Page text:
On askewness (and rationalization)

by look i have opinions

“I’m drawn to art in which things are a little askew. Straight realism isn’t very interesting to me; I like to see the interference of consciousness, the way perception is muddied by a unique interpreting mind. El Greco’s paintings are eccentric, strange, willful; I loved them. Standing in front of his Portrait of Fray Hortensio, I couldn’t help wondering what an editor would make of it: the obviously strange angle of the back of the chair, for instance, or the weird positioning of the hands. Wouldn’t an editor want to make those less strange, to straighten those things out? And yet wasn’t their strangeness the key to the greatness of the painting?

“A favorite teacher of mine in music school, a composer, used to talk about the importance of the right wrong note, the eccentricity that both surprises and feels immediately inevitable. I’m suspicious of the arguments we make to justify our opinions about art, especially art we’ve made. I’m not particularly given to confidence in my judgment; I can justify anything, I sometimes think. Working on revisions to my novel, I found that I couldn’t judge the validity of my editor’s criticisms until I had worked through a new version of a passage. Only then, when I had done the work—I always resist work, I’m the laziest person I know—could I see the virtues and flaws of what I had made.”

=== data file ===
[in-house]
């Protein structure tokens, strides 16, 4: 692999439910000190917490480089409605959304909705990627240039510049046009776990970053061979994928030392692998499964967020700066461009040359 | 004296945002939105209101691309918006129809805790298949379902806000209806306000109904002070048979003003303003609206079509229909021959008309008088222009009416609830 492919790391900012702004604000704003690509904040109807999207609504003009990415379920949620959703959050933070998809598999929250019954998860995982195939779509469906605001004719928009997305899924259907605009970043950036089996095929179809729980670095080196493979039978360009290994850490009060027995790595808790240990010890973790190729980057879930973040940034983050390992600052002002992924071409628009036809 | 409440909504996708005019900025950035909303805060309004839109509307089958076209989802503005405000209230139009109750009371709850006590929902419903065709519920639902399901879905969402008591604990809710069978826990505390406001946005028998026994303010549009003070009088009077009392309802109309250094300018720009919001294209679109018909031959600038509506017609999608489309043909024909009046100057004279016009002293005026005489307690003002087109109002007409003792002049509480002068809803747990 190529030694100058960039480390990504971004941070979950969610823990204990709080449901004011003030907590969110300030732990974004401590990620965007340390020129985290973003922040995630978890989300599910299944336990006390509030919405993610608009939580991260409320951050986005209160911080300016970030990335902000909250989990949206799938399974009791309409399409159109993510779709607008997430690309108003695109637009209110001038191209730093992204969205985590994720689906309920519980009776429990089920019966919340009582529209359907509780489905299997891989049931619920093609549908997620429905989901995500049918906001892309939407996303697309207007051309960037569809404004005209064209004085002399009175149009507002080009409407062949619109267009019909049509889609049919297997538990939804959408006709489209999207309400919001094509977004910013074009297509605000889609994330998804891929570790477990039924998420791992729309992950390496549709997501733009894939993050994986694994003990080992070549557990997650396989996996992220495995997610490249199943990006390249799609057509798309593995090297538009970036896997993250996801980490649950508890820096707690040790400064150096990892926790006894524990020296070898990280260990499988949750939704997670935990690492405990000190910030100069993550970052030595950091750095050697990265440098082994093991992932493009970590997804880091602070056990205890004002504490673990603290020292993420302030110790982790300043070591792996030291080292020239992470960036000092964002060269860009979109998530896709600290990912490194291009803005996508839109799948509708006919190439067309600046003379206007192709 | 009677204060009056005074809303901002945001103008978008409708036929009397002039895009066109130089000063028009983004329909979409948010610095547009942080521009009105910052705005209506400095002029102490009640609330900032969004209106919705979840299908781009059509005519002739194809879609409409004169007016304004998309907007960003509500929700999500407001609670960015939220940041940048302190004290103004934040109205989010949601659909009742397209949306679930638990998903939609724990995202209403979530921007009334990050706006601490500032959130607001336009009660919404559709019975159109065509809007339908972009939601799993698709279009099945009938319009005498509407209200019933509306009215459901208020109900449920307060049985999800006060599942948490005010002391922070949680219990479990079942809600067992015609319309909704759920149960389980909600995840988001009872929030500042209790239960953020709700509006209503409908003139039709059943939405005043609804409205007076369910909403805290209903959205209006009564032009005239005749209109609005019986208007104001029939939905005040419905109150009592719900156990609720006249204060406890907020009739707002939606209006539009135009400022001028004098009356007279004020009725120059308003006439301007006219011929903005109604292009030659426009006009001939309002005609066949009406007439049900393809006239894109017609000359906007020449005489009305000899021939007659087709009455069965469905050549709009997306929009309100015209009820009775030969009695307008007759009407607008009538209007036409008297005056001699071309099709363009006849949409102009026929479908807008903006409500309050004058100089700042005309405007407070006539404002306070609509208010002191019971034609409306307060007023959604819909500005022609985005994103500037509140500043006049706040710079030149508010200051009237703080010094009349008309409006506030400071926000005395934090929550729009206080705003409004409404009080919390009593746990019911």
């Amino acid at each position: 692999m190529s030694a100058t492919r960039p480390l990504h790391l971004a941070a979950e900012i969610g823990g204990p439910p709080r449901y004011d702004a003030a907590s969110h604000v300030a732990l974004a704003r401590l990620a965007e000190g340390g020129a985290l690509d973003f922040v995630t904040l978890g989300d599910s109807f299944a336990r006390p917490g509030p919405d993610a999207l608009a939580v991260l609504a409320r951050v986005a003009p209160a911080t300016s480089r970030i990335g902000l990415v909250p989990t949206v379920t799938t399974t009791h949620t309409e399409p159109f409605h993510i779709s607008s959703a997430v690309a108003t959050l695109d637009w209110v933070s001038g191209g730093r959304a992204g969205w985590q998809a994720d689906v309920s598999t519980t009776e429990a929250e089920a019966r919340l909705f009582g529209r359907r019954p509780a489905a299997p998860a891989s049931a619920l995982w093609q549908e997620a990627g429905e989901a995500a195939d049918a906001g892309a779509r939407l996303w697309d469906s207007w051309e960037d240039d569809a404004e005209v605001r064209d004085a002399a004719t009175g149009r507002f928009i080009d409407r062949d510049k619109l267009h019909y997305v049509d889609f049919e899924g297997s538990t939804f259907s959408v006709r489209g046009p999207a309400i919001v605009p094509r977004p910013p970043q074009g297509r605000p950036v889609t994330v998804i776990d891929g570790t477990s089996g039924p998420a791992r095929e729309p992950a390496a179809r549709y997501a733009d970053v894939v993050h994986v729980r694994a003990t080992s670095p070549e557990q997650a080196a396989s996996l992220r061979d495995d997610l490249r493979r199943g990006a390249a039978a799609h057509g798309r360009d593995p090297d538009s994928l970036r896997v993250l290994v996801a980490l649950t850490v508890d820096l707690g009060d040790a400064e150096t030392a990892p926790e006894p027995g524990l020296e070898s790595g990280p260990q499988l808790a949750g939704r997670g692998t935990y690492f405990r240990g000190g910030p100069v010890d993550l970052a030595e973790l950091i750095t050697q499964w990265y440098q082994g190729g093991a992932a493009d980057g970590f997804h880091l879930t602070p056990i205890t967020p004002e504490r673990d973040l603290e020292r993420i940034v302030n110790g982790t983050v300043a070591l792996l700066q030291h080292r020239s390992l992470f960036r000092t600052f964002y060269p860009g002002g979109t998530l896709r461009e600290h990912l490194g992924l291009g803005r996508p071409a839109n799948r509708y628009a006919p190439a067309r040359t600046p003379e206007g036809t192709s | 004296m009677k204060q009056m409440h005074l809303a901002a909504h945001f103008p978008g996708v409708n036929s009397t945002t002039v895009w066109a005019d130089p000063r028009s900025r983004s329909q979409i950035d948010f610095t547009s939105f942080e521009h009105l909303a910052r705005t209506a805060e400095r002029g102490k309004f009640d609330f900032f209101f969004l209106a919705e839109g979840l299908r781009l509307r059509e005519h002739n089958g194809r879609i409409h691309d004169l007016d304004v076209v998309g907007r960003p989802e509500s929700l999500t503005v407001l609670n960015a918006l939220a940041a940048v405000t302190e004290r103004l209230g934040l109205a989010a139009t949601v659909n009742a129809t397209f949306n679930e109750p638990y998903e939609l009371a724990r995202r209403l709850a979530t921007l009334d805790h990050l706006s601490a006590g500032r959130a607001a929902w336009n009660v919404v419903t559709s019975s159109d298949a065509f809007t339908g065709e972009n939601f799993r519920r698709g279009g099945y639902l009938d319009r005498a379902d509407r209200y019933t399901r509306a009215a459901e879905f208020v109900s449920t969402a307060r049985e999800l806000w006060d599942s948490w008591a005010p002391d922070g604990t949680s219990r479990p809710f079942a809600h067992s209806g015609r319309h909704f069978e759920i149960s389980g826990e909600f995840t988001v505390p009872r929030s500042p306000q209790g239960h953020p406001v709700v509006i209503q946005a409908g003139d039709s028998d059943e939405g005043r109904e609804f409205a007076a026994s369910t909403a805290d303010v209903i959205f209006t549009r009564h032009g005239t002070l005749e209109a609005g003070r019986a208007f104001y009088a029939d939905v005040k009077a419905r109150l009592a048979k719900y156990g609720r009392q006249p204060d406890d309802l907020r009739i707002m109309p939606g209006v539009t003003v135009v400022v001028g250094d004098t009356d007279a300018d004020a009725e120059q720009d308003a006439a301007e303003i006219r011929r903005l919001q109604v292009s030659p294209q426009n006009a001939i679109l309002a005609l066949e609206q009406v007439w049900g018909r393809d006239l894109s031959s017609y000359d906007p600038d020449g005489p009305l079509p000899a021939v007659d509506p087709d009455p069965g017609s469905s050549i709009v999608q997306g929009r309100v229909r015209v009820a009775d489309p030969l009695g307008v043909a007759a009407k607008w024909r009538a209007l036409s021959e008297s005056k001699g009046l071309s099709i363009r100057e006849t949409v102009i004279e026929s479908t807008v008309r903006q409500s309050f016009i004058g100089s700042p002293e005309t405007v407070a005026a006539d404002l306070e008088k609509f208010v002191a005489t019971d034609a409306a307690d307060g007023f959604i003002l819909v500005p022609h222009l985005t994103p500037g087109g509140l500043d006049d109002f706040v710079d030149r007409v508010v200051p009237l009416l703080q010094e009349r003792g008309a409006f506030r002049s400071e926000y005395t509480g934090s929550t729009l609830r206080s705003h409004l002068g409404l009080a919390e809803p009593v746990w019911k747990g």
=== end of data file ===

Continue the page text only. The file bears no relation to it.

—Garth Greenwell (here, found via The Millions)

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